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properties than ensemble measurements can hope to provide. A particular strength
of single molecule studies is the ability to identify rare forms and subensembles
that are hidden or easily overlooked in ensemble studies, and to visualize the
evolution of these forms in time, which is impossible in ensemble studies. To access
the details of the photophysical complexity of VFPs, single molecule studies are of
great value. In particular, many aspects of the spectral versatility of fluorescent
proteins can only be analyzed on the single molecule level using spectrally resolved
single molecule spectroscopy.
2 Basis for Photophysical Complexity of VFPs
VFPs show an extraordinary spectral versatility and photophysical complexity
compared to most commonly used chemical marker molecules. The reasons for
this spectral complexity are manifold and have their origin, on the one hand, in the
general structure of VFPs and, on the other hand, in the details of the formation of
the light-emitting chromophore.
All VFPs now known have been isolated from different marine life forms or
were created by using the toolbox of protein engineering to modify these proteins
found in nature. Remarkably, all these proteins share the same basic structure
elucidated for Aequoria GFP [ 37 , 38 ]. GFP has a molecular weight of 26.9 kDa
and forms a barrel-like structure with a diameter of about 2.4 nm and a height of
4.2 nm (Fig. 1 ). 11
-sheets form the outer wall of the barrel structure, while an
-helix runs diagonally through this barrel. The fluorescent chromophore is
enclosed in the center of the
The formation of this light-emitting chromophore is a complex, multistage chemi-
cal reaction within the protein (see Fig. 1 ), with significant potential for the formation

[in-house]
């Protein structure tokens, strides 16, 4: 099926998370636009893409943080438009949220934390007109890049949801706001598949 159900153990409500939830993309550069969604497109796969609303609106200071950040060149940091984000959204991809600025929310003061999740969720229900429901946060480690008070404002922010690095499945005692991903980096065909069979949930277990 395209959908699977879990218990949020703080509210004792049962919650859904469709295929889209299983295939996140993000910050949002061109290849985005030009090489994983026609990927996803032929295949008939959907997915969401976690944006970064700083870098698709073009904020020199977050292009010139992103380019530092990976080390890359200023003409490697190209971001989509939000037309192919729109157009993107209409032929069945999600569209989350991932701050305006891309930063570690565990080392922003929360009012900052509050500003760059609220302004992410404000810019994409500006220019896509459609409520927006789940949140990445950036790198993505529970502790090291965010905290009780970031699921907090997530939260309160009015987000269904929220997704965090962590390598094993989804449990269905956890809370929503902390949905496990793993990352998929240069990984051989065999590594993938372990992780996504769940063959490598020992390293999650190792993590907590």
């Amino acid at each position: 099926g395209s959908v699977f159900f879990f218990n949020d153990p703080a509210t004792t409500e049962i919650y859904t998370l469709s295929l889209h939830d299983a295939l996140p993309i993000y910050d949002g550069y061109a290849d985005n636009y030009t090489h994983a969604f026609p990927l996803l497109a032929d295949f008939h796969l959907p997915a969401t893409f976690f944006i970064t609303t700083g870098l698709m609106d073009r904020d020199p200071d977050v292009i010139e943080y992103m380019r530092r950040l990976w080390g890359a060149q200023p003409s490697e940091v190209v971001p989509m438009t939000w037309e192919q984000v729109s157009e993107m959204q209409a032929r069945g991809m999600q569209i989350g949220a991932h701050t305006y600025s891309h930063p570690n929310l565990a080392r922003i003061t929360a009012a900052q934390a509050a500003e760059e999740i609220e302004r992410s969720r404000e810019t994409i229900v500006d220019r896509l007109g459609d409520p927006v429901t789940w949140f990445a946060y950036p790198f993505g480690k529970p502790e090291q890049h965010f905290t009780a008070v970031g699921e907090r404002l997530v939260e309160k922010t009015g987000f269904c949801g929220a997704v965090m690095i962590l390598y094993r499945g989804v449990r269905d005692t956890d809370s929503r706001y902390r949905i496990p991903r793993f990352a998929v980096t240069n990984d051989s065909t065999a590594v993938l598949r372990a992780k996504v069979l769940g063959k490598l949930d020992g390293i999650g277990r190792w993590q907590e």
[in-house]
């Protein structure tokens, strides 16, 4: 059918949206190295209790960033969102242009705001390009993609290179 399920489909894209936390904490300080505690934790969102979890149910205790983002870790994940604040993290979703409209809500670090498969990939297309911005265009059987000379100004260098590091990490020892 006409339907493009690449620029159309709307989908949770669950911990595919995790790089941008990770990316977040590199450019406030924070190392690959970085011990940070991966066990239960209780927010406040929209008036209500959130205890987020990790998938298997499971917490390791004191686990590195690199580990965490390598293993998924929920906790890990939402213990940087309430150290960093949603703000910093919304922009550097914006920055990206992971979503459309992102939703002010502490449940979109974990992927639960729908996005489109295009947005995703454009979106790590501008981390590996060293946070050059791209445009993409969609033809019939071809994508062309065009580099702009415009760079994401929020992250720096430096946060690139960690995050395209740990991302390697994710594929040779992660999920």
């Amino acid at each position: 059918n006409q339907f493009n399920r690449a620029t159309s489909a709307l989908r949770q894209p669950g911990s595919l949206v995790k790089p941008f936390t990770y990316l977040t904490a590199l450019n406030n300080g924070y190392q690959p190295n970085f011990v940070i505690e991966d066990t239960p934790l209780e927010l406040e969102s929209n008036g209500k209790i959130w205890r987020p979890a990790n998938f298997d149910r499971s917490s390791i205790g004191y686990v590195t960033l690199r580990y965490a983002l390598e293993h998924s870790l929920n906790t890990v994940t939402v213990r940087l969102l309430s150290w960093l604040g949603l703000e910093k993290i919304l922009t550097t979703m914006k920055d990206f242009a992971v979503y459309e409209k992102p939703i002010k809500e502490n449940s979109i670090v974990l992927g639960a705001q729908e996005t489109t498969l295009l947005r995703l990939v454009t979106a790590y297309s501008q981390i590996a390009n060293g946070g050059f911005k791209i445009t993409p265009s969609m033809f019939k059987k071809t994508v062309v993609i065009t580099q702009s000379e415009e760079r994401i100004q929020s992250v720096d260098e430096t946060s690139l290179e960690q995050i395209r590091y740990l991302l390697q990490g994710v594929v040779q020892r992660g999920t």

of side products that complicate the emission behavior of the VFPs, e.g., by resulting
in a mixture of different end product chromophores of different emission colors [ 19 ,
40 , 43 , 44 ]. A prime example of the parallel formation of different chromophores
starting from identical precursors is the tetrameric reef coral fluorescent protein
DsRed, in which a green- or a red-emitting chromophore can be formed [ 40 ].
Variants generated from this protein show a very different spectral appearance,
depending on the exact ratio of occurrence of these two chromophores within the
tetramer. From a chemistry point of view, the appearance of different end products in
a complex chemical reaction over many steps is not unusual, and is in fact expected.
When synthesizing chemical marker chromophores, this problem of unwanted side
products is solved by a number of purification steps that result in essentially pure
emitter molecules of choice. Clearly, this approach cannot be followed using geneti-
cally encoded fluorescent markers such as the VFPs that are created in vivo. As a
result, when using VFPs as marker molecules, one has to accept the presence of
different end product chromophores that are formed within the proteins.
In addition to the spontaneous formation of different chromophores, a number of
photoinduced modifications of the chromophore and its nanoenvironment have
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